The decision is interesting in its exploration of credit and debit card refund policies. While these rules are always mentioned in data breach cases, this decision gets more into detail than is typically the case.

The court is careful to distinguish this case from Spokeo, the standing case pending in front of the Supreme Court, signaling that even an adverse ruling to the plaintiffs in Spokeo should not affect the result here.

Eric’s comments:

1) I think the “fairly traceable” question deserves more analytical consideration. Now that virtually every major retailer has been hit by data breaches, how do we know that any particular consumer’s credit card was misused due to any specific breach? It reminds me of the tort law doctrine (the name escapes me now) where we hold all industry vendors of a harmful drug liable even if we can’t prove which vendor made the drug consumed by any particular plaintiff.
2) It’s harsh to use Neiman Marcus’ own efforts to remediate the problem (by voluntarily offering credit card monitoring services) as the basis of punishment against it. I wonder this will encourage companies to rethink being proactive about such benefits (to the extent they have a choice and such remediation isn’t legally compelled).
3) The surprisingly pro-plaintiff ruling from the normally business-friendly Seventh Circuit makes me wonder if even judges are personally feeling all the data breaching of going around. Once it gets personal, it seems like judges become more pro-plaintiff.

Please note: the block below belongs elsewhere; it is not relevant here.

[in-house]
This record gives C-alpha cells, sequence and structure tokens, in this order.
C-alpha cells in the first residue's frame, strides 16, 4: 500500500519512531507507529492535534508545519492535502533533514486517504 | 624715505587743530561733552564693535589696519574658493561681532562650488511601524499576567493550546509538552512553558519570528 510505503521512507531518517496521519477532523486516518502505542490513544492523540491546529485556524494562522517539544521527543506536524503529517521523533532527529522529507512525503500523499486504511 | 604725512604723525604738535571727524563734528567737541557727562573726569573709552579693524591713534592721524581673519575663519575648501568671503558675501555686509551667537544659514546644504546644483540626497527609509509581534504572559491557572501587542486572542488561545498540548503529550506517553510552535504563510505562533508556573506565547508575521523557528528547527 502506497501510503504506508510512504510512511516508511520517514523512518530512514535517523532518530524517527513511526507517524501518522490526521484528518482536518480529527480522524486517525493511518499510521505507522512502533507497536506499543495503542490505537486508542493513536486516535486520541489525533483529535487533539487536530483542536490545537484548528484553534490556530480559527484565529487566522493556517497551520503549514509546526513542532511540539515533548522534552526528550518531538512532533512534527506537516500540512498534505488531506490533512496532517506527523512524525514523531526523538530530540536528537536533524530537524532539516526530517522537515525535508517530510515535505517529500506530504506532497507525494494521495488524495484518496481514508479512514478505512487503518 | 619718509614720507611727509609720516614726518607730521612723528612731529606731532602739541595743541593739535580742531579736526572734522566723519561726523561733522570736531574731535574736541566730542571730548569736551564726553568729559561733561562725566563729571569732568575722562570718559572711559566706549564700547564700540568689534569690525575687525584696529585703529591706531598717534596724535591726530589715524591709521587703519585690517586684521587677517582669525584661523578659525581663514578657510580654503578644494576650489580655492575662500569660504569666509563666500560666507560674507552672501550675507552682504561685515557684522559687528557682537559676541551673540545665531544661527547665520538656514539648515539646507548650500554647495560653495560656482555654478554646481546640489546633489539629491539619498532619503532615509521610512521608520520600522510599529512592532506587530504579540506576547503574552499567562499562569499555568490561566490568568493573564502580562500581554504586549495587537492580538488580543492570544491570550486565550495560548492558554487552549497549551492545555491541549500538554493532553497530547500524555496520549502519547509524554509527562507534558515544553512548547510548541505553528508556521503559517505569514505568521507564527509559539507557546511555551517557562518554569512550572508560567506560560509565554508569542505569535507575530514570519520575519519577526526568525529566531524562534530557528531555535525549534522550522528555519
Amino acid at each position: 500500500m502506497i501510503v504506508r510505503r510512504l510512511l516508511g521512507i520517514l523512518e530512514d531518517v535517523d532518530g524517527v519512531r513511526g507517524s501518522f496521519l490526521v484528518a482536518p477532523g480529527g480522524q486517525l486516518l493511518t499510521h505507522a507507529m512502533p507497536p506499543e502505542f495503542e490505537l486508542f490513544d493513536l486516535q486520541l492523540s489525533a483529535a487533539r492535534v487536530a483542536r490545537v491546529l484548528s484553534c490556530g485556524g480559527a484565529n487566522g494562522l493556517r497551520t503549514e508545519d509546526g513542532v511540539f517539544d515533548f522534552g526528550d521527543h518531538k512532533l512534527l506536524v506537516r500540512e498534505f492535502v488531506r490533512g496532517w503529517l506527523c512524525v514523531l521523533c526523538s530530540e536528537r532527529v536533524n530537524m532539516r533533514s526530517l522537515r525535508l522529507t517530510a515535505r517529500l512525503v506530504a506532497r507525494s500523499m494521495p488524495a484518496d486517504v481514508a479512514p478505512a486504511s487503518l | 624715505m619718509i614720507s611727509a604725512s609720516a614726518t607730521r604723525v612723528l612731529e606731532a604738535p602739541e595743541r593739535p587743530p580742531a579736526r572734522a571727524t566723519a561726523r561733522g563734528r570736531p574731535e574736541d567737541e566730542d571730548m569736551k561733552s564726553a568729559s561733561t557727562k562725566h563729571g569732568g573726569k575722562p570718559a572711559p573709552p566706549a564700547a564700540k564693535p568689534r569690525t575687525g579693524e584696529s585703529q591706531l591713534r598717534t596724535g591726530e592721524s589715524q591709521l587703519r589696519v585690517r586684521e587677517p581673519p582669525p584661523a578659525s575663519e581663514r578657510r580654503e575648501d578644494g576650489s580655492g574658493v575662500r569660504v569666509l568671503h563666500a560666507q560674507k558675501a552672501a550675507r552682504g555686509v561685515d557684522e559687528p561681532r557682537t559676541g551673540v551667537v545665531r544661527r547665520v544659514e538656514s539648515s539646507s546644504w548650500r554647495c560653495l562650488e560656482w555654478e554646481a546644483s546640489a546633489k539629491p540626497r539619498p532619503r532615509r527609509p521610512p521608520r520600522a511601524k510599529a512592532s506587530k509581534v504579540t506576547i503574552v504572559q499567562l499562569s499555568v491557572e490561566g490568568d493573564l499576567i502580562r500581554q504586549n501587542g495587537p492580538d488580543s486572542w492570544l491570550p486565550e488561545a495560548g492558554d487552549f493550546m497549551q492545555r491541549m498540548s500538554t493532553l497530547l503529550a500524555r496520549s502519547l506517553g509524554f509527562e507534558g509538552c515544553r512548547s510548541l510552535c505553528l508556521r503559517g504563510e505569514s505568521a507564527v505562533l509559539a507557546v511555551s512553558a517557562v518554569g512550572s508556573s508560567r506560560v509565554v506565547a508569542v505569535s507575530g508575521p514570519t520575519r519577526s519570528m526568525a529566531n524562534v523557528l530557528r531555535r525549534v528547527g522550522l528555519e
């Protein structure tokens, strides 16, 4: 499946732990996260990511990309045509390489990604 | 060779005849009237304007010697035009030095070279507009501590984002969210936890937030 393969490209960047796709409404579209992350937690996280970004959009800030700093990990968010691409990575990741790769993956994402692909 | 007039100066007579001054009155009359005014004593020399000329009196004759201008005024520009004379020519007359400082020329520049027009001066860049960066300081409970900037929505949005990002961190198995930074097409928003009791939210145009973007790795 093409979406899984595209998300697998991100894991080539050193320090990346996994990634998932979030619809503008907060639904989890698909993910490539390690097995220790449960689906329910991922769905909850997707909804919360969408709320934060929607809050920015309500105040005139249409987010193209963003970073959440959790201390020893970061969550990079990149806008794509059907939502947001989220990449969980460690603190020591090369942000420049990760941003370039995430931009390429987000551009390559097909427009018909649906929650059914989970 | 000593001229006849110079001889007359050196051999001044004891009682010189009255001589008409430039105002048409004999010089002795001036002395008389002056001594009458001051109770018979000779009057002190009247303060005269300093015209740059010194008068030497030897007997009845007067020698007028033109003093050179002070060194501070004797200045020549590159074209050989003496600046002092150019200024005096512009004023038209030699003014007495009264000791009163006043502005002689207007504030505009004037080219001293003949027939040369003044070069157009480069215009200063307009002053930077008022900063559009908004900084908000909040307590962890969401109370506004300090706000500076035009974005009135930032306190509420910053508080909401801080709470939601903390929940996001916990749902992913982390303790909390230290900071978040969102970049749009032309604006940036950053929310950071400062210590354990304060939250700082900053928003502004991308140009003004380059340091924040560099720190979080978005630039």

Case citation: Remijas v. Neiman Marcus Group, LLC, No. 14 C1735 (7th Cir. July 20, 2015)

Related posts:

In Hannaford Data Breach Case, First Circuit Says Card Replacement and ID Theft Insurance are Reasonable Mitigation Damages and Compensable–Anderson v. Hannaford Bros.

Android and Pandora Privacy Rulings Accept Low Hurdle for Standing

Privacy Plaintiffs Lose Because They Didn’t Rely on Apple’s Privacy Representations — In re iPhone App Litigation

Class Action Against Path Over Cellphone Address Book Access Keeps Going

Judge Koh Whittles Down iPhone App Privacy Lawsuit

Google Wins Cookie Privacy Lawsuit

Flash Cookies Lawsuit Tossed for Lack of Harm–La Court v. Specific Media

Judge Recognizes Loss of Value to PII as Basis of Standing for Data Breach Plaintiff — Claridge v. RockYou

Another Lawsuit over Flash Cookies Fails — Bose v. Interclick

LinkedIn Beats Referrer URL Privacy Class Action on Article III Standing Grounds–Low v. LinkedIn

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The Cookie Crumbles for Amazon Privacy Plaintiffs – Del Vecchio v. Amazon

A Look at the Commercial Privacy Bill of Rights Act of 2011